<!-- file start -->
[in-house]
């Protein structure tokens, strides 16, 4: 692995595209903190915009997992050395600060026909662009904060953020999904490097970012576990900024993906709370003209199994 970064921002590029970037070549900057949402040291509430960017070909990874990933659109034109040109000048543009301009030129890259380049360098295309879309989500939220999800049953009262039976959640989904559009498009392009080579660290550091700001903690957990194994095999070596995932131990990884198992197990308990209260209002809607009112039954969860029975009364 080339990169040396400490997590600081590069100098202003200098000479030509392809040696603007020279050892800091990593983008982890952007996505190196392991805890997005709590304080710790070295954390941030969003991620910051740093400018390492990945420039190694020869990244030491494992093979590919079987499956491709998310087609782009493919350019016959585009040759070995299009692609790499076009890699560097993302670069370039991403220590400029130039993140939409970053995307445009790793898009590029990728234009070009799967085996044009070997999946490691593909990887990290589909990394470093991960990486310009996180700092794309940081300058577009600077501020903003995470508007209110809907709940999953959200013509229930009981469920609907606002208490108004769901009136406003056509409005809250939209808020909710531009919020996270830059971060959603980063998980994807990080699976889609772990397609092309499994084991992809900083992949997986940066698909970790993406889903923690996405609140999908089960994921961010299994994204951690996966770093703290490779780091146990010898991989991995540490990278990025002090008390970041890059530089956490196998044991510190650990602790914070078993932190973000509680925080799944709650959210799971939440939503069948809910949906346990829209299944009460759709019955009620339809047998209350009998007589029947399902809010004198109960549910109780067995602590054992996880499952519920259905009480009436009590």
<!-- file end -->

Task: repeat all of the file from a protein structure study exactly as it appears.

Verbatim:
[in-house]
């Protein structure tokens, strides 16, 4: 692995595209903190915009997992050395600060026909662009904060953020999904490097970012576990900024993906709370003209199994 970064921002590029970037070549900057949402040291509430960017070909990874990933659109034109040109000048543009301009030129890259380049360098295309879309989500939220999800049953009262039976959640989904559009498009392009080579660290550091700001903690957990194994095999070596995932131990990884198992197990308990209260209002809607009112039954969860029975009364 080339990169040396400490997590600081590069100098202003200098000479030509392809040696603007020279050892800091990593983008982890952007996505190196392991805890997005709590304080710790070295954390941030969003991620910051740093400018390492990945420039190694020869990244030491494992093979590919079987499956491709998310087609782009493919350019016959585009040759070995299009692609790499076009890699560097993302670069370039991403220590400029130039993140939409970053995307445009790793898009590029990728234009070009799967085996044009070997999946490691593909990887990290589909990394470093991960990486310009996180700092794309940081300058577009600077501020903003995470508007209110809907709940999953959200013509229930009981469920609907606002208490108004769901009136406003056509409005809250939209808020909710531009919020996270830059971060959603980063998980994807990080699976889609772990397609092309499994084991992809900083992949997986940066698909970790993406889903923690996405609140999908089960994921961010299994994204951690996966770093703290490779780091146990010898991989991995540490990278990025002090008390970041890059530089956490196998044991510190650990602790914070078993932190973000509680925080799944709650959210799971939440939503069948809910949906346990829209299944009460759709019955009620339809047998209350009998007589029947399902809010004198109960549910109780067995602590054992996880499952519920259905009480009436009590």